Sport Cricket David Warner clashes with fan as Darren Lehmann bemoans ‘disgraceful’ crowd

David Warner clashes with fan as Darren Lehmann bemoans ‘disgraceful’ crowd

David Warner Australia
Kagiso Rabada was back in the wickets to dismiss Warner. Photo: Getty
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David Warner was involved in a “disgraceful” and ugly clash with a spectator on a thrilling second day of the third Test against Australia and South Africa in Cape Town.

An official complaint has been lodged to Cricket South Africa, Australia coach Darren Lehmann revealed after play.

It looked like being a poor day for the tourists when, in response to South Africa’s 311, they were reduced to 8-175 in the final session on Friday (local time).

But Nathan Lyon (47) and Tim Paine (33 not out) added 66 crucial runs for the ninth wicket as Australia went to stumps at 9-245, still behind the eight-ball but in a position far from disastrous.

On a day in which 10 wickets fell, Warner’s 14-ball cameo – in which he smashed five fours and a six in a whirlwind 30 – was the undoubted highlight, but his dismissal, after a stunning Kagiso Rabada (3-81 off 19 overs) delivery, led to an unfortunate scene.

As Warner trudged off the field, a spectator heckled him and the pair exchanged words despite the presence of a security guard.

Later reports indicated the spectator was ejected from Cape Town, where rowdy fans once again attempted to get under the tourists’ skin, much to the annoyance of Lehmann.

“I think it [the abuse of our players] has been disgraceful,” Lehmann said.

“You can have banter but they’ve gone too far. It’s been poor.

“We have never experienced the abuse at this level. There has been various incidents through the tour and today.

“We have lodged a complaint. It’s been very personal abuse, about players [and their] families.”

Warner plundered three successive fours off Rabada in the fourth over of Australia’s innings and made it five boundaries in as many balls off the paceman when he started the sixth over with a six and a four.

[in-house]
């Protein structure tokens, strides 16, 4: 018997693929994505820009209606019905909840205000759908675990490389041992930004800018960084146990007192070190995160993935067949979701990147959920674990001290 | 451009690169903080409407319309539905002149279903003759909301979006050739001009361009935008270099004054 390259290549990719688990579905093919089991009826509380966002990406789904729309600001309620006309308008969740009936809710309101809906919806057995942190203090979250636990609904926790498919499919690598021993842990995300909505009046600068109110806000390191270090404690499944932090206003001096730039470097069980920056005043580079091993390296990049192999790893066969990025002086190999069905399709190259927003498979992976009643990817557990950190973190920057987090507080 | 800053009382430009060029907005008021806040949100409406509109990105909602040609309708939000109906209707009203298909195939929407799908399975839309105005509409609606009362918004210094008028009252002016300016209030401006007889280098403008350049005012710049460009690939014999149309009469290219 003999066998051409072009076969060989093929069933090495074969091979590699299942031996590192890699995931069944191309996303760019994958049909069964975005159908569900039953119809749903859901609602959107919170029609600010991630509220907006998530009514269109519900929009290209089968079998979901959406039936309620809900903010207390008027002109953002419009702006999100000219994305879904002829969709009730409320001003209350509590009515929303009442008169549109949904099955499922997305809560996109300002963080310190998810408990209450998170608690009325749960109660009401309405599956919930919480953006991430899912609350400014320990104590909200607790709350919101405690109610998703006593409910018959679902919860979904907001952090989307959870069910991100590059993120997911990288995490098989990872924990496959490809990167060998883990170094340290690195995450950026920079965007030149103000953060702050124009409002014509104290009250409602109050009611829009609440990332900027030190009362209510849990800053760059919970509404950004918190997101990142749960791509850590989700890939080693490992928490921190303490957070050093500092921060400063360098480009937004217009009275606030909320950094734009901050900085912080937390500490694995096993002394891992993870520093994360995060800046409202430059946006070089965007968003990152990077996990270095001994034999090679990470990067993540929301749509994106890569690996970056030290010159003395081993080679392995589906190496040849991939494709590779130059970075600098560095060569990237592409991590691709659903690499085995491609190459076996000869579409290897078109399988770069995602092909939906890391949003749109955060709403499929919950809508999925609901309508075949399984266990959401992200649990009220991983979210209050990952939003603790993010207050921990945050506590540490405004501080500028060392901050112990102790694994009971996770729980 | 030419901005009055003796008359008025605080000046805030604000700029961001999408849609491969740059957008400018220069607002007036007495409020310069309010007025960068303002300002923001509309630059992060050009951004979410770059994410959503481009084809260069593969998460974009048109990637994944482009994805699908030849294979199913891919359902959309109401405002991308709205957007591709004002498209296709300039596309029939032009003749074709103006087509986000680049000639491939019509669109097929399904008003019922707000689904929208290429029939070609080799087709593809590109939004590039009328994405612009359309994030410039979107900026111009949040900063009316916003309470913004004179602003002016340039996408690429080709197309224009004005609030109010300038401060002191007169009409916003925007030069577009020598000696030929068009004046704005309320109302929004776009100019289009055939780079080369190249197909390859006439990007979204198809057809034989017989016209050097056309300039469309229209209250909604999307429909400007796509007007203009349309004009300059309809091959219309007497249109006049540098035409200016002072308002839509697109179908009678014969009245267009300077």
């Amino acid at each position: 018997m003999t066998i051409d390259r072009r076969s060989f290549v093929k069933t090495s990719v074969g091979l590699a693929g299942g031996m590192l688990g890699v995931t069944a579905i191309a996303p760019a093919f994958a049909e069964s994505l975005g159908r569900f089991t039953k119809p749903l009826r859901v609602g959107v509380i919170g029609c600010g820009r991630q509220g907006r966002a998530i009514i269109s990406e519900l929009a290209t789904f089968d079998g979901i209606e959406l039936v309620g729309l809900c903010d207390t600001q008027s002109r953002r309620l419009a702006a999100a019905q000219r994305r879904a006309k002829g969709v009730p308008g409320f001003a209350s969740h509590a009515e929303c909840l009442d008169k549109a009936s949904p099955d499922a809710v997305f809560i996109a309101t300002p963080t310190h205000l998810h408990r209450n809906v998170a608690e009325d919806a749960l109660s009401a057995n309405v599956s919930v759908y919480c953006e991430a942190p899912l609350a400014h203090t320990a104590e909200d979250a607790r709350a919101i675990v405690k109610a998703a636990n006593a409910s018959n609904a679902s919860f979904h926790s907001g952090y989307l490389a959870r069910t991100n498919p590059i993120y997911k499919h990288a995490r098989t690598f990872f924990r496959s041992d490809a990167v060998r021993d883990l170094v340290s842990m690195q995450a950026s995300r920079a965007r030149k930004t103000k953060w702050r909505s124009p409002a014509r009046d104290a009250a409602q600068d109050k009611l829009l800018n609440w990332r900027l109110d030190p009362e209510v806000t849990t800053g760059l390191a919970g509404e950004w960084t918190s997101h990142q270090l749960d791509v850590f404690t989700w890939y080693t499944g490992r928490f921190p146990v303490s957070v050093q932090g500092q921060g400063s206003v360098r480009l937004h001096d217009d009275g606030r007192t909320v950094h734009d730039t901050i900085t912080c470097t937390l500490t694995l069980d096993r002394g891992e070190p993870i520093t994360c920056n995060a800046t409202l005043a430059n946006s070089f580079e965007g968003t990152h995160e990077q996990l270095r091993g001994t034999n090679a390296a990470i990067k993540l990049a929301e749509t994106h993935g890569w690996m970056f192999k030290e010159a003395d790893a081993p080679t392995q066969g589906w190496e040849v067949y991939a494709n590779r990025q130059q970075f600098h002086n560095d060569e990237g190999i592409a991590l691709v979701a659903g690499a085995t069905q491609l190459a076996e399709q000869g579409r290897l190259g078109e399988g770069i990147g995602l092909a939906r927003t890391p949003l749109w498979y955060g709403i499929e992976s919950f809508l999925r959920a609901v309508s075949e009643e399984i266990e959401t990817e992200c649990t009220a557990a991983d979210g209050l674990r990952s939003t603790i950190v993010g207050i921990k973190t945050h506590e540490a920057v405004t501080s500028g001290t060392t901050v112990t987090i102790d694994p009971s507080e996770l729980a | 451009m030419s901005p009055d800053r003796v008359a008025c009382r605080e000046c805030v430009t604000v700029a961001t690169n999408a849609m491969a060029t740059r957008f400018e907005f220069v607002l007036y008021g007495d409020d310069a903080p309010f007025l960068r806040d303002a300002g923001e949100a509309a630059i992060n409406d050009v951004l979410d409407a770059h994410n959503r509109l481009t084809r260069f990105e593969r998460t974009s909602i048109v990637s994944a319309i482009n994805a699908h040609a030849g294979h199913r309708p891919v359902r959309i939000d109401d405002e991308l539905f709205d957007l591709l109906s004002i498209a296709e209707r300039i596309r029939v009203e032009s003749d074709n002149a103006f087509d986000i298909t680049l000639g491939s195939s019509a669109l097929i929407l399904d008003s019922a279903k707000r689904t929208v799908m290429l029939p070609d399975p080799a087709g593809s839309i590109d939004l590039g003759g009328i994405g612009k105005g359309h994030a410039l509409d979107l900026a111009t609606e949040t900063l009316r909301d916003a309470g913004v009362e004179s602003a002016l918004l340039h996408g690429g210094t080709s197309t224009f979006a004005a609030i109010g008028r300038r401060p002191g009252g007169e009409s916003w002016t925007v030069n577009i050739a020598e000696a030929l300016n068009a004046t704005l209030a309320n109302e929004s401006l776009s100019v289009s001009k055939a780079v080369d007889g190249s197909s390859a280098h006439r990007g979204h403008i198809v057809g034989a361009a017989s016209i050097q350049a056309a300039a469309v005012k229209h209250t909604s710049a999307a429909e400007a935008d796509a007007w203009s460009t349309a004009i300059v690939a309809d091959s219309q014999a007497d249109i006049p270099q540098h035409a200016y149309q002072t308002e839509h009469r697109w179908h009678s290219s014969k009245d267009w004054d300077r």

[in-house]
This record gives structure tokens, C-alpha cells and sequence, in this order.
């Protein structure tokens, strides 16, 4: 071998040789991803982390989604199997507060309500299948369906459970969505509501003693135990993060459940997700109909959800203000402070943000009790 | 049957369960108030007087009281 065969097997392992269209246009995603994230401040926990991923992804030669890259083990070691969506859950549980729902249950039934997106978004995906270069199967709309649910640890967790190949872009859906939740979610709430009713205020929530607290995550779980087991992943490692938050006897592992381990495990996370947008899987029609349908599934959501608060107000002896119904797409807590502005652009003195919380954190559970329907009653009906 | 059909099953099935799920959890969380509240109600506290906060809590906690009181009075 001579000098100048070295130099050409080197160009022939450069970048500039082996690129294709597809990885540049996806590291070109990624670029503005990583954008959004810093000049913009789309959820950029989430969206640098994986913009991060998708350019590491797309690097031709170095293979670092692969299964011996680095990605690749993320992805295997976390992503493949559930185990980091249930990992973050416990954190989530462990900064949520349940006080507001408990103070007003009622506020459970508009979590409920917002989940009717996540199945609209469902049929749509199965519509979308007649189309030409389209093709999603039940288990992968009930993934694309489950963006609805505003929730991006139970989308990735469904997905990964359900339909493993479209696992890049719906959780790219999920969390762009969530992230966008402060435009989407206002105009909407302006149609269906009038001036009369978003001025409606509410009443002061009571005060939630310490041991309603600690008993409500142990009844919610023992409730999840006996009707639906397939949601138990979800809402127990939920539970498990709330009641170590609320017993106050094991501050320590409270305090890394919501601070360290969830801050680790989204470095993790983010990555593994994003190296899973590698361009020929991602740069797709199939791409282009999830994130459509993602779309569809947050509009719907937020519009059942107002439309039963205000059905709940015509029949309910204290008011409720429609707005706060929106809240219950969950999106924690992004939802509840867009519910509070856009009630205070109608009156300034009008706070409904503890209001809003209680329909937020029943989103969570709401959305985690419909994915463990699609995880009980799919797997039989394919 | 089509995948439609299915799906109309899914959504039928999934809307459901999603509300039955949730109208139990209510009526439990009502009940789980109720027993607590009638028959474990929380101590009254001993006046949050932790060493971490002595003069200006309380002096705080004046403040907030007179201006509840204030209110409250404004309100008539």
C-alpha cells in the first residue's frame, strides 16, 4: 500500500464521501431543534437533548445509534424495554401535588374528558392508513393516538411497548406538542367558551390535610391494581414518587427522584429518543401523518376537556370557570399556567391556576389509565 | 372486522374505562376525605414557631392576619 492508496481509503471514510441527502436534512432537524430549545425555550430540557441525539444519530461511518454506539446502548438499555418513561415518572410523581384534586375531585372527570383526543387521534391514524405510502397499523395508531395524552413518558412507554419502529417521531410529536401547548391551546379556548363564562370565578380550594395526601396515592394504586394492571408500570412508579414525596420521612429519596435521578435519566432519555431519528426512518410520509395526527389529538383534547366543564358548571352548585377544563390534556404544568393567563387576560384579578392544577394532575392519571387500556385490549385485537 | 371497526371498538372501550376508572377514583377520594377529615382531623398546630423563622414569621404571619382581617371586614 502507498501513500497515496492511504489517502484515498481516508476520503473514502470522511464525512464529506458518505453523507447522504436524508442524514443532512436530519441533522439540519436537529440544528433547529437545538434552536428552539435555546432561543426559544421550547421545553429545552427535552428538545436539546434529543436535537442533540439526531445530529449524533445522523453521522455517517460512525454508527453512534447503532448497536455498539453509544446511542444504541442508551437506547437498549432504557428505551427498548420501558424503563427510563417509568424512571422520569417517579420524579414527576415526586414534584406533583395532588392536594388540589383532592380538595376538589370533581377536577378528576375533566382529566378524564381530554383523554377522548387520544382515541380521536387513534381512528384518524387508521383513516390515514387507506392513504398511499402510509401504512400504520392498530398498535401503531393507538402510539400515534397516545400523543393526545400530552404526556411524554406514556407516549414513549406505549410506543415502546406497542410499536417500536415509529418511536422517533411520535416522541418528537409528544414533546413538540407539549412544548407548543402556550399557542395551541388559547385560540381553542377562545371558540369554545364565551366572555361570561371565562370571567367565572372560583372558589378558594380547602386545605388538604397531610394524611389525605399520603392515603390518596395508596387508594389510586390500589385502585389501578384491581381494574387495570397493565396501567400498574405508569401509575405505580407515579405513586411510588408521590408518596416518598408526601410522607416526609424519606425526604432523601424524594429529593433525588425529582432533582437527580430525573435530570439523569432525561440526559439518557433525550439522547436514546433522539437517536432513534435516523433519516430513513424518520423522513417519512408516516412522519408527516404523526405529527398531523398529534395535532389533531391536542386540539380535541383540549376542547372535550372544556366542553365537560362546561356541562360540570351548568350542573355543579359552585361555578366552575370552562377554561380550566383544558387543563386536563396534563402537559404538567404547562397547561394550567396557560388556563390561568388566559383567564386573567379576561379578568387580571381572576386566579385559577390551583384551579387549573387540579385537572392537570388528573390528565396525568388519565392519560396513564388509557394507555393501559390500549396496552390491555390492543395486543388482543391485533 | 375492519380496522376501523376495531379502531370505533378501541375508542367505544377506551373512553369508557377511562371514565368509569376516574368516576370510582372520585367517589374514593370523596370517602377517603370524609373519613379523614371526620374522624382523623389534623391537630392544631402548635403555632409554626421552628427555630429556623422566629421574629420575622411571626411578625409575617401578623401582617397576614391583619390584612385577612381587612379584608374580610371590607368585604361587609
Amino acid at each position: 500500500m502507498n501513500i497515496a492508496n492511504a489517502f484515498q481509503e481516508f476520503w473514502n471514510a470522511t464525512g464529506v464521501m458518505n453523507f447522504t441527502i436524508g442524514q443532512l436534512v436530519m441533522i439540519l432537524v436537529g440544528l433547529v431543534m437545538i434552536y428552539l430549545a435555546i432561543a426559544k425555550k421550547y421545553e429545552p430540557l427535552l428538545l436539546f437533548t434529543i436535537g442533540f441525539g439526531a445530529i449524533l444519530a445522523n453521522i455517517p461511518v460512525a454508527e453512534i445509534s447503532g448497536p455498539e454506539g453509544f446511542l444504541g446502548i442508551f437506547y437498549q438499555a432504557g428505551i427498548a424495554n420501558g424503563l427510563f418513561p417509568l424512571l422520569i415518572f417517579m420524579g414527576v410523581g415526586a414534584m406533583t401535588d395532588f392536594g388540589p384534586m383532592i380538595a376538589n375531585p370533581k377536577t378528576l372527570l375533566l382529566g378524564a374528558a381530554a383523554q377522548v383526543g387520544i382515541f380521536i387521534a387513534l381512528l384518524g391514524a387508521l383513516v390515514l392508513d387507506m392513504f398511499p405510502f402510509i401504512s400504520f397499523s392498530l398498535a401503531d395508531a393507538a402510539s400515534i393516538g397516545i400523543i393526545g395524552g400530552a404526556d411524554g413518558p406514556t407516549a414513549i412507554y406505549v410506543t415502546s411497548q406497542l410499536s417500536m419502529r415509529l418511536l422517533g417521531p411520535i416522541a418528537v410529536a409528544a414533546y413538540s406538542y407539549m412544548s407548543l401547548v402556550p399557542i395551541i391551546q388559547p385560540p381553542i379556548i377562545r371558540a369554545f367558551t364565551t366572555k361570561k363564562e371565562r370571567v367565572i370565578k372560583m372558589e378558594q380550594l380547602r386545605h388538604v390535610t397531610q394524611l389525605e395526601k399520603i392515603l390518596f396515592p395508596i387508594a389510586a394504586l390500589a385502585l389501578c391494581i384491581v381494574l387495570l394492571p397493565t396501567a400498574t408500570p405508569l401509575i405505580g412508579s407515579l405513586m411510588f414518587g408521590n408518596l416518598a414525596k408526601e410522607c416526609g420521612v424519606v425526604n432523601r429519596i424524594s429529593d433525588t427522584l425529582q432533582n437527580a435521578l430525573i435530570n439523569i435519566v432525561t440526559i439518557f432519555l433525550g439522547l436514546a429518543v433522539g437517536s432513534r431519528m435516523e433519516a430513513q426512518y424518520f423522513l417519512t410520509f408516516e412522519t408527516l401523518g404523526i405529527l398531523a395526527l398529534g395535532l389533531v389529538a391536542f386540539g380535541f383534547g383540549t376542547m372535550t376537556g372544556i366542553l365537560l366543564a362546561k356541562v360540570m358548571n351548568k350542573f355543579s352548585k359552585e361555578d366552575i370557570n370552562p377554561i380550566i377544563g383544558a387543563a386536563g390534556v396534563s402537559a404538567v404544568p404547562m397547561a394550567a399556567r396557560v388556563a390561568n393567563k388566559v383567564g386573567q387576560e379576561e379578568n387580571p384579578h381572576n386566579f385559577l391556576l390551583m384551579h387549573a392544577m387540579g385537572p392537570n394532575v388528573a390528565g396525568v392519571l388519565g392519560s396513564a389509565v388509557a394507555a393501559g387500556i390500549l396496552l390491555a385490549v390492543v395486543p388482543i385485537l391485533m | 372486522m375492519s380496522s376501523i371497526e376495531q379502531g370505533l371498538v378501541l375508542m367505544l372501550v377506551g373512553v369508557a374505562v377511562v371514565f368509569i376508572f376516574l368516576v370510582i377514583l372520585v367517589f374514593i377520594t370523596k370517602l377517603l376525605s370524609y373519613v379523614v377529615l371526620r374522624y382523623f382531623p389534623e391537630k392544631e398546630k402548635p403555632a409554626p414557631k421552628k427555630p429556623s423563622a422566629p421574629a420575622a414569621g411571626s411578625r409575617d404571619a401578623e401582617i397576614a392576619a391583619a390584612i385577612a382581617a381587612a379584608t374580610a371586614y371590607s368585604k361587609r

Rabada had the last laugh though, sending Warner’s off stump cartwheeling away after a terrific ball.

Morne Morkel (4-87 off 20) is set to retire at the end of the series but claimed the scalps of Usman Khawaja and Steve Smith (both five) to put Australia on the back foot at 3-72.

Smith’s dismissal was particularly surprising, with the Australia skipper picking out Dean Elgar at gully and hitting him a simple catch.

Opener Cameron Bancroft played superbly for Australia and his 77 runs came from 103 deliveries and included 14 fours.

He and fellow West Australian Shaun Marsh (26) added 78 for the fourth wicket before the latter also fell to Morkel, becoming his 300th Test victim in the process.

And a collapse of 5-35 followed as Bancroft’s stay ended when he was trapped lbw by Vernon Philander (2-26 off 15), and Mitch Marsh (five), Pat Cummins (four) and Mitchell Starc (two) all fell cheaply.

That brought Lyon and Paine together and the spinner swung hard, taking the game on and riding his luck – he was dropped twice – to hit eight fours in a 38-ball cameo.

Paine did his best at the other end, too, and the pair frustrated a Proteas side going for the kill.

Tim Paine Australia
Paine offered stubborn resistance. Photo: Getty

Lyon eventually holed out when he skied a Morkel ball to Elgar, but Josh Hazlewood (one not out) and Paine, unbeaten on 33, did enough to see Australia to stumps.

Earlier, South Africa resumed at 8-266 and aiming for a total of above 300.

Opener Elgar carried his bat through South Africa’s innings, finishing on 141 not out, and he and Rabada (22) frustrated Australia in the early stages.

The pair added 50 runs for the ninth wicket, and it took the introduction of Lyon (2-43 off 19.5 overs) to end the partnership when Rabada edged to slip.

Morkel (four) then fell in near-identical fashion in the same over to bring South Africa’s innings to a close.

It was a good start for the Proteas on a day they controlled, but they may rue Lyon and Paine’s late stand if an early wicket is hard to come by on day three.

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